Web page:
LIZ ANN SONDERS: Hi, everybody. Welcome to the July Market Snapshot.
As you know, I sometimes will tackle economic stories. I’ll sometimes tackle market stories. Sometimes it’s very big picture. Sometimes it’s a bit narrow. I want to blend the economy and the market, but in the context of a discussion about sentiment. As those who have read my reports, have seen these videos, I do focus a lot on sentiment as it relates to both the market and the economy. And in this episode, I want to look at the combination of both, and take a look back into history to see how the sentiment conditions that exist now, what they’ve meant for market behavior in the past.
So the first one I want to start with is actually consumer confidence. So we’re now looking at sentiment on the economic side of the picture, not so much on the market side of the picture, but I want to tie it into market behavior. So the chart here is a simple look back to the late 1960s of the measure of consumer confidence tracked by the Confidence Board. It’s a monthly reading, there is one headline index, which is shown here, and the gray bars, not just on this chart, but any other chart that you see gray bars, those represent recessions officially. And the reason why we have that gray bar at the most recent period of time extending out to the present is because, as most people know, there has been no yet official declaration of the end of the COVID recession. So, for now, it’s still officially in recession territory. And you can see, obviously, that confidence ebbs and flows, tends to deteriorate, certainly, in the beginning part of a recession, usually bottoms around the end of a recession, and then starts to move up. So the pattern that we’ve seen is not inconsistent with what we’ve seen in the past. That said, the trough in consumer confidence was quite a bit higher than what you typically have seen in recessions. And that had a lot to do with just the massive amount of stimulus and fiscal support that came in that I think buffered that consumer confidence.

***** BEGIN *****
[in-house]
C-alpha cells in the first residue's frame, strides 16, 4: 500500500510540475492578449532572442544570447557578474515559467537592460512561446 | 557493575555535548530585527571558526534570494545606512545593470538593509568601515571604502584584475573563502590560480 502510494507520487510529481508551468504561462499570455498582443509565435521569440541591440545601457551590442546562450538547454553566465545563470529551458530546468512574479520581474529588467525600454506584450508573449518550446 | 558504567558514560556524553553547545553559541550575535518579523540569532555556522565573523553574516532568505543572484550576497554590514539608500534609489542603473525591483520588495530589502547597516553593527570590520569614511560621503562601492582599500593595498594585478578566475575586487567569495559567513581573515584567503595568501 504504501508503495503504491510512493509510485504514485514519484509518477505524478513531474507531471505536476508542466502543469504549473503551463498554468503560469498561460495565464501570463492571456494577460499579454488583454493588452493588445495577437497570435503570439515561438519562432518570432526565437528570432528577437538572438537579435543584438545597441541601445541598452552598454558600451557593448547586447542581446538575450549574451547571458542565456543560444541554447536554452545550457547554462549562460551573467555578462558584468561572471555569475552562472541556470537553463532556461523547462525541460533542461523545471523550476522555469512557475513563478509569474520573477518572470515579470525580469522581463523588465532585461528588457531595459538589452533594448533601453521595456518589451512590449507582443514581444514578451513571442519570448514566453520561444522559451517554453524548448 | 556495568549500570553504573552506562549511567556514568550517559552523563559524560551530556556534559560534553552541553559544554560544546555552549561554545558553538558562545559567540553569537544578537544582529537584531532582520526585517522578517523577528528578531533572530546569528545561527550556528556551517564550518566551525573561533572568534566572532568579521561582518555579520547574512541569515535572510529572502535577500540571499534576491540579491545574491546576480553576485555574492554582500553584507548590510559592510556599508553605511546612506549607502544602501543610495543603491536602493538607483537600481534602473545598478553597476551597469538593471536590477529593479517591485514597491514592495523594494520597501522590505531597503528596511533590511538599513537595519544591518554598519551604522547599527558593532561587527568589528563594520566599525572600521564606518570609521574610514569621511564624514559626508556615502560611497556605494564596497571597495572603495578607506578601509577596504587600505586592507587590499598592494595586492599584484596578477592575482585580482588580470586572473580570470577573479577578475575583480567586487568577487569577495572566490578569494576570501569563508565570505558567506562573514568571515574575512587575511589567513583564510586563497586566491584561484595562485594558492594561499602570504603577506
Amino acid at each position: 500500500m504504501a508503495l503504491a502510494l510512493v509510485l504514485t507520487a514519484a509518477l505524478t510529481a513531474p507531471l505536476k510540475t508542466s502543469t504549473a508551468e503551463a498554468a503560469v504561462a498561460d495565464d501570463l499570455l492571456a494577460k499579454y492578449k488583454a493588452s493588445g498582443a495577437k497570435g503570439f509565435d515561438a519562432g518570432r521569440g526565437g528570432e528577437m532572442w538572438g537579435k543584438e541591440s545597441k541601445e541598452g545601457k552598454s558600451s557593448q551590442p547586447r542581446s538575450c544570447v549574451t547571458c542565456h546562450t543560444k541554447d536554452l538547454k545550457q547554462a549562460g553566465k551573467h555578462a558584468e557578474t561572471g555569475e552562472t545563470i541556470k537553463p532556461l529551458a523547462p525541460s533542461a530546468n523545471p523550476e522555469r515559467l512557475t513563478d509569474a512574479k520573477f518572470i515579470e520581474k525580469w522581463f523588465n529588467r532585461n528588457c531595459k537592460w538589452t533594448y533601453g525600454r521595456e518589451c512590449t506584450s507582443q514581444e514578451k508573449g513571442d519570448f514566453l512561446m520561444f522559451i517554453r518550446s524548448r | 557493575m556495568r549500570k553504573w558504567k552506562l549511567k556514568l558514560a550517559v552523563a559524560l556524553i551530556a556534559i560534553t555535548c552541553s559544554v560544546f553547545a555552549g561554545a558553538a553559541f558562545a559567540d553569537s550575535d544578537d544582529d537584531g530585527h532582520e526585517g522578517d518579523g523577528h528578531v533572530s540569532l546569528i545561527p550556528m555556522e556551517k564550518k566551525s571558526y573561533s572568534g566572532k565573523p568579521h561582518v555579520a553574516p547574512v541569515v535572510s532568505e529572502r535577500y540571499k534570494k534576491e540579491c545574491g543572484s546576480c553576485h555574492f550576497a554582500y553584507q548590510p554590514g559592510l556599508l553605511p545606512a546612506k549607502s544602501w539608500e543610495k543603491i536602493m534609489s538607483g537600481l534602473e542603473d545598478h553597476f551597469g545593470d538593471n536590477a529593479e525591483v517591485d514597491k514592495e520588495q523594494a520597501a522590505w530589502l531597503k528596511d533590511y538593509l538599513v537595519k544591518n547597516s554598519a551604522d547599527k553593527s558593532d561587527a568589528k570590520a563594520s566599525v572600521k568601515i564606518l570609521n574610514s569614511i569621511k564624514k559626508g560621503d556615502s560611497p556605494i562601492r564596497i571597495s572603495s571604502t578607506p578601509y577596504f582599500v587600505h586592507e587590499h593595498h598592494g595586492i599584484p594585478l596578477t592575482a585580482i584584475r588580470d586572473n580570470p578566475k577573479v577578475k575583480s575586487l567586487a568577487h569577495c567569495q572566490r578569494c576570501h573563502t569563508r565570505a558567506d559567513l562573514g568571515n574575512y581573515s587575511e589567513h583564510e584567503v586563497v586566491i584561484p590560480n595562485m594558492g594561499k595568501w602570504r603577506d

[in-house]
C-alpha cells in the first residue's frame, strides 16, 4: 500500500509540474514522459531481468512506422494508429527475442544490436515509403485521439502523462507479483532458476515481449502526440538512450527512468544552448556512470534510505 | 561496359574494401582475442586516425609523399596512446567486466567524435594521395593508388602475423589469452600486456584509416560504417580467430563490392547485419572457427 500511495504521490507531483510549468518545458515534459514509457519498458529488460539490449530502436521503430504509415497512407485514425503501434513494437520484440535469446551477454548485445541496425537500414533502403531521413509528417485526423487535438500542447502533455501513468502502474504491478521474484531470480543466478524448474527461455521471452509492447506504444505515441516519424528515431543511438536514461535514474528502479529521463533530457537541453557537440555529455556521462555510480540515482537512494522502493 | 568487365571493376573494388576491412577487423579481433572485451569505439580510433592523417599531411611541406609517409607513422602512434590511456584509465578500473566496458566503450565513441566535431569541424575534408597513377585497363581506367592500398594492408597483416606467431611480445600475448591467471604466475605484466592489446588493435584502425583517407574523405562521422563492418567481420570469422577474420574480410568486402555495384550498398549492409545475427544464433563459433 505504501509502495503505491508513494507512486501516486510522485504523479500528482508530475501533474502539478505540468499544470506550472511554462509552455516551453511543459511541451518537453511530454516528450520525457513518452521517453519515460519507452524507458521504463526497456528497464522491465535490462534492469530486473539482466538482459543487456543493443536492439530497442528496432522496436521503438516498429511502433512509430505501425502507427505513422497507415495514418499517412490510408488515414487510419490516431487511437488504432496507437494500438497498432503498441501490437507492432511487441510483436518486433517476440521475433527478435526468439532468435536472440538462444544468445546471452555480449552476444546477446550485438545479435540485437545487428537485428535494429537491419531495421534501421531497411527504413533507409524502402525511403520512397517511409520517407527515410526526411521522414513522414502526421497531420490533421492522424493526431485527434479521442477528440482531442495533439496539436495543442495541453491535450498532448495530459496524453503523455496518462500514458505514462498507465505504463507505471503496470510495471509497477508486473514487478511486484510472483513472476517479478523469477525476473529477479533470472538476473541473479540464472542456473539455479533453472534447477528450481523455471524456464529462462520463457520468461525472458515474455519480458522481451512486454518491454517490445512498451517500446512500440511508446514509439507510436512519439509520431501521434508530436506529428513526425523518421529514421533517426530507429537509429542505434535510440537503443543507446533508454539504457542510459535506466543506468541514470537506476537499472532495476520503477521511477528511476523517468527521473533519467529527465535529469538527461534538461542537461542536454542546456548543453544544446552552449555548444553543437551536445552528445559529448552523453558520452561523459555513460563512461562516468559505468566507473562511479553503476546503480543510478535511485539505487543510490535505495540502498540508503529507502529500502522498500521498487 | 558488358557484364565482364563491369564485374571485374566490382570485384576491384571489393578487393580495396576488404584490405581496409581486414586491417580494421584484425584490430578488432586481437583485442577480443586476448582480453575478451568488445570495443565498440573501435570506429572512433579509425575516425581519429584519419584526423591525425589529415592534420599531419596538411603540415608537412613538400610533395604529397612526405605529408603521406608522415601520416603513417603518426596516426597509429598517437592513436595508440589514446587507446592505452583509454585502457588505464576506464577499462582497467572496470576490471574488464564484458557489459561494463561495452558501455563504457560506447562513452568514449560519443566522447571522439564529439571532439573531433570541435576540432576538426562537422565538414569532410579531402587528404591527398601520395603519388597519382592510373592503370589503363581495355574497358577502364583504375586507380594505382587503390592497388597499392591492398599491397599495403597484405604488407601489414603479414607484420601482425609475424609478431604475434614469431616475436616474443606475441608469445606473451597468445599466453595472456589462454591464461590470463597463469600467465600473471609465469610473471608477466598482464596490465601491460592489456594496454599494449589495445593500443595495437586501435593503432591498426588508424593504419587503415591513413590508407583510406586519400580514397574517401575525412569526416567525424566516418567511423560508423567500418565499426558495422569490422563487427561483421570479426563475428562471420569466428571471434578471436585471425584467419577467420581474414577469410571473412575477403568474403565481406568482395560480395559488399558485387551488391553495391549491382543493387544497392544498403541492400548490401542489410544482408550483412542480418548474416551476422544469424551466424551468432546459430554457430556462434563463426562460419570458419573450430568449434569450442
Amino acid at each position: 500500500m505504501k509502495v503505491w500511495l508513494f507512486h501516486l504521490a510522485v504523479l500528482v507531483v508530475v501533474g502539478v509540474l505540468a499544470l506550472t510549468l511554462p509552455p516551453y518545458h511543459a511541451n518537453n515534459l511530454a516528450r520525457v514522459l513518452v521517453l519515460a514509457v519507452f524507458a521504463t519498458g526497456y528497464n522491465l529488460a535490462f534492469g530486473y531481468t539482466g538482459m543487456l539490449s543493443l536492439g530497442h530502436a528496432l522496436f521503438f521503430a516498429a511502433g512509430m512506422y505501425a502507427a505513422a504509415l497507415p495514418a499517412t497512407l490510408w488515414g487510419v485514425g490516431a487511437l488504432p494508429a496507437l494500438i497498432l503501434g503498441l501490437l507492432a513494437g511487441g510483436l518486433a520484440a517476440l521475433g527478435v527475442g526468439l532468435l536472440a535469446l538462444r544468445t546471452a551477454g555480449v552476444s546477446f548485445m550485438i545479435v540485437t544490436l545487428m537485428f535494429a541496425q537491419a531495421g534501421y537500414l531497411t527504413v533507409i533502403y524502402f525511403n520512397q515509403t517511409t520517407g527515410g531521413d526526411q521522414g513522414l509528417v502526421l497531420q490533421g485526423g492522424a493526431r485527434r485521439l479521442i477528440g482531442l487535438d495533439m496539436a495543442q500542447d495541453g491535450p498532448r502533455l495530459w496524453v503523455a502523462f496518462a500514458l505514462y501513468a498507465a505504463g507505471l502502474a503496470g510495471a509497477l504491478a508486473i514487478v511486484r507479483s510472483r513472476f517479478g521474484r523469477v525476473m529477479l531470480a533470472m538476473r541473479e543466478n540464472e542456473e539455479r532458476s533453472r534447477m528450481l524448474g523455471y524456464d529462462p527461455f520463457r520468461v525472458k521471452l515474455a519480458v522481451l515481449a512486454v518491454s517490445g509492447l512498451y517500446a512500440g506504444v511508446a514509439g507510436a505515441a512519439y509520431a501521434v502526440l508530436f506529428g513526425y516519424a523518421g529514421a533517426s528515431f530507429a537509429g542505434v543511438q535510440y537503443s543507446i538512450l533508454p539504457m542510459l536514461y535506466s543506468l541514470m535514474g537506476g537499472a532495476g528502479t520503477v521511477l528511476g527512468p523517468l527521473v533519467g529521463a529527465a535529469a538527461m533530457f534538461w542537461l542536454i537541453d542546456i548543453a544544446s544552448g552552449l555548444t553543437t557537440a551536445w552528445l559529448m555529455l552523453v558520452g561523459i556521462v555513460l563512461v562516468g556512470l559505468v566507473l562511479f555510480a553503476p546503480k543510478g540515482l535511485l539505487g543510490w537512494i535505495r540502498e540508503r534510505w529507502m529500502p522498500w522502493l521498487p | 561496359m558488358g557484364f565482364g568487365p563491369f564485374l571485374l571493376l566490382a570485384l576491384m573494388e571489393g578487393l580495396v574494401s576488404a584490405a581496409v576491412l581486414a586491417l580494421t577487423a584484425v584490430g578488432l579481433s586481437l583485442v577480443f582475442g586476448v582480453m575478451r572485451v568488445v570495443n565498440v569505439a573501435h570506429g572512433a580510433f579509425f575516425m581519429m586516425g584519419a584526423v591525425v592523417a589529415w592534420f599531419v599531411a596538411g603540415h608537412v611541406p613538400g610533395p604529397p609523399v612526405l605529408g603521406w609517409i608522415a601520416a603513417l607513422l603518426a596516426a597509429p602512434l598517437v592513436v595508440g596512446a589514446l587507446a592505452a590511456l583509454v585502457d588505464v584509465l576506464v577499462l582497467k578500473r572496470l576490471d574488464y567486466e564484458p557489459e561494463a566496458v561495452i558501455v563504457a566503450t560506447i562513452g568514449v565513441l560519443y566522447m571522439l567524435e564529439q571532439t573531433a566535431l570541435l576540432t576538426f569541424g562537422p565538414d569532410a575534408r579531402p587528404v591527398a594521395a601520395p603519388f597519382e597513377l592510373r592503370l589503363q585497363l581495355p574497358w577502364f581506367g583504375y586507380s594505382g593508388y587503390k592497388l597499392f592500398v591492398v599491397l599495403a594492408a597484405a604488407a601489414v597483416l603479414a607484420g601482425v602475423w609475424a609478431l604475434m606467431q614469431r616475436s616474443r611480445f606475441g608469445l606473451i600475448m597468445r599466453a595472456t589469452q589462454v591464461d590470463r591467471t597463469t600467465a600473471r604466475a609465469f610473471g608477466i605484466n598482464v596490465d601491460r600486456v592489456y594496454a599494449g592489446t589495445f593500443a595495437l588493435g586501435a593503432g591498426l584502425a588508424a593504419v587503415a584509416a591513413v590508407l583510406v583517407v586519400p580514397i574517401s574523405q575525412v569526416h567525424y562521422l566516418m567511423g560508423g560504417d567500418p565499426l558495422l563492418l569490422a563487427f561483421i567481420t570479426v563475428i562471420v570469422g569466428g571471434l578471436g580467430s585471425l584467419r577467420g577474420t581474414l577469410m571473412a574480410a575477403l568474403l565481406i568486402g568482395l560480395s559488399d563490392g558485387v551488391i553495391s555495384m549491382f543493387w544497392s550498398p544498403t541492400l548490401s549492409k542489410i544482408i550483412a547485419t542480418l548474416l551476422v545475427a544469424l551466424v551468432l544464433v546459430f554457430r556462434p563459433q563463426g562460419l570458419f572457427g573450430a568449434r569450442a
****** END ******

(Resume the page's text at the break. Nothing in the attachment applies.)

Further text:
So we’re now on the way back up, not quite yet back to where we were at the highs before the COVID recession. But take a look down below. This may be a bit counterintuitive, but it’s in keeping with investor sentiment when it gets stretched toward optimism, toward extreme optimism. Historically, the market has had a bit more of a struggle. And that actually can be applied even to economic sentiment measures. So you can see three broad zones here for consumer confidence. And that higher zone is when confidence is above 106, which clearly we are right now, and you can see the annualized returns for the S&P 500 during those periods. We’re not looking at deep negative returns, by any means, but low single-digit returns, certainly, worse returns, interestingly, than when confidence is low, because we have to remember the stock market is a leading indicator, it tends to move in anticipation of the improvement in metrics like this.
We can also look at components of consumer confidence. Within the survey that’s done on a monthly basis not only are the surveyors, the Confidence Board, asking a simple question about ‘How’s your confidence?’ but then they have sub questions that ask about ‘How do you feel right now?’ That’s the present situation. ‘How do you think you’re going to feel in six months? What is your outlook six months from now?’ And that’s the expectations component.
So unlike during the pandemic, when you saw… during the pandemic recession, you saw that big spike up in the spread between those two, that reflected a period of time where consumers were saying, ‘Boy, I don’t feel great right now, but my guess is, given stimulus, given that we’ll come out of this eventually, I’m going to feel much better down the road.’ The opposite is now happening in the more recent period of time. As that line has moved down, we’ve moved into negative territory. That reflects that consumers are saying, ‘I feel pretty good right now, but I’m a bit worried about down the road.’ So the expectations component is what has deteriorated. You can see that when you get down to low levels in that spread, and then you start to move back up, that actually is indicative, historically, of a recession coming.